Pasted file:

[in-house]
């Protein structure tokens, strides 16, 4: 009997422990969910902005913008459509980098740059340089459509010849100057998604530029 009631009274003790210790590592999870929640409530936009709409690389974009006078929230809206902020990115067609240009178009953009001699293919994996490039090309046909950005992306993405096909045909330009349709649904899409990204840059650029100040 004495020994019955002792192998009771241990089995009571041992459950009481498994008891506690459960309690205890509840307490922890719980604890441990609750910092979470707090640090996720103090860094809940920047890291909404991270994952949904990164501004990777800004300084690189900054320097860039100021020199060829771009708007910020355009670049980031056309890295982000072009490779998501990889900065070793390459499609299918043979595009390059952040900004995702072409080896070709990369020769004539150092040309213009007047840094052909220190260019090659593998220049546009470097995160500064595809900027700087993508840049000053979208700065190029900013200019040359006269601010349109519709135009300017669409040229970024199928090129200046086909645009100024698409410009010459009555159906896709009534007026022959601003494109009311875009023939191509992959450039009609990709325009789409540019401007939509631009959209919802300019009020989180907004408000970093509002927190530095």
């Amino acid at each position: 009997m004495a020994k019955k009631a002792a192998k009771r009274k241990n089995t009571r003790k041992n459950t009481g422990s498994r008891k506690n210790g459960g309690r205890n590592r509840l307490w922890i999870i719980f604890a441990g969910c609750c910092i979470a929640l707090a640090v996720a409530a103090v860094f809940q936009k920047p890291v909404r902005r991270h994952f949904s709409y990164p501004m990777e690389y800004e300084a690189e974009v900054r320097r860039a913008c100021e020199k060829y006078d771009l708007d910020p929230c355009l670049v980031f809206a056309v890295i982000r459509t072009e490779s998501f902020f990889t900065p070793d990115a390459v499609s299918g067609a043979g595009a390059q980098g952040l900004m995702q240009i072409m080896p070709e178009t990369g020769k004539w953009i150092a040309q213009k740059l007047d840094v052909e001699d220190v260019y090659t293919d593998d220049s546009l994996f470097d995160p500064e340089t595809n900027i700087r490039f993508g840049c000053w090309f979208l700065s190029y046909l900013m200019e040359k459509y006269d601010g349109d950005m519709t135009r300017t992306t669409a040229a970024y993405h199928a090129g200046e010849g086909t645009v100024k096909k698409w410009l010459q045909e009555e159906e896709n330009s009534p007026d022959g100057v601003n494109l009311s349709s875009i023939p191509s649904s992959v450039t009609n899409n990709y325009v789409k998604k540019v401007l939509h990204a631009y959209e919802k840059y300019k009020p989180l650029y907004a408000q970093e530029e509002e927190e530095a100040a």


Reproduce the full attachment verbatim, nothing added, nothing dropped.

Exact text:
[in-house]
């Protein structure tokens, strides 16, 4: 009997422990969910902005913008459509980098740059340089459509010849100057998604530029 009631009274003790210790590592999870929640409530936009709409690389974009006078929230809206902020990115067609240009178009953009001699293919994996490039090309046909950005992306993405096909045909330009349709649904899409990204840059650029100040 004495020994019955002792192998009771241990089995009571041992459950009481498994008891506690459960309690205890509840307490922890719980604890441990609750910092979470707090640090996720103090860094809940920047890291909404991270994952949904990164501004990777800004300084690189900054320097860039100021020199060829771009708007910020355009670049980031056309890295982000072009490779998501990889900065070793390459499609299918043979595009390059952040900004995702072409080896070709990369020769004539150092040309213009007047840094052909220190260019090659593998220049546009470097995160500064595809900027700087993508840049000053979208700065190029900013200019040359006269601010349109519709135009300017669409040229970024199928090129200046086909645009100024698409410009010459009555159906896709009534007026022959601003494109009311875009023939191509992959450039009609990709325009789409540019401007939509631009959209919802300019009020989180907004408000970093509002927190530095």
């Amino acid at each position: 009997m004495a020994k019955k009631a002792a192998k009771r009274k241990n089995t009571r003790k041992n459950t009481g422990s498994r008891k506690n210790g459960g309690r205890n590592r509840l307490w922890i999870i719980f604890a441990g969910c609750c910092i979470a929640l707090a640090v996720a409530a103090v860094f809940q936009k920047p890291v909404r902005r991270h994952f949904s709409y990164p501004m990777e690389y800004e300084a690189e974009v900054r320097r860039a913008c100021e020199k060829y006078d771009l708007d910020p929230c355009l670049v980031f809206a056309v890295i982000r459509t072009e490779s998501f902020f990889t900065p070793d990115a390459v499609s299918g067609a043979g595009a390059q980098g952040l900004m995702q240009i072409m080896p070709e178009t990369g020769k004539w953009i150092a040309q213009k740059l007047d840094v052909e001699d220190v260019y090659t293919d593998d220049s546009l994996f470097d995160p500064e340089t595809n900027i700087r490039f993508g840049c000053w090309f979208l700065s190029y046909l900013m200019e040359k459509y006269d601010g349109d950005m519709t135009r300017t992306t669409a040229a970024y993405h199928a090129g200046e010849g086909t645009v100024k096909k698409w410009l010459q045909e009555e159906e896709n330009s009534p007026d022959g100057v601003n494109l009311s349709s875009i023939p191509s649904s992959v450039t009609n899409n990709y325009v789409k998604k540019v401007l939509h990204a631009y959209e919802k840059y300019k009020p989180l650029y907004a408000q970093e530029e509002e927190e530095a100040a």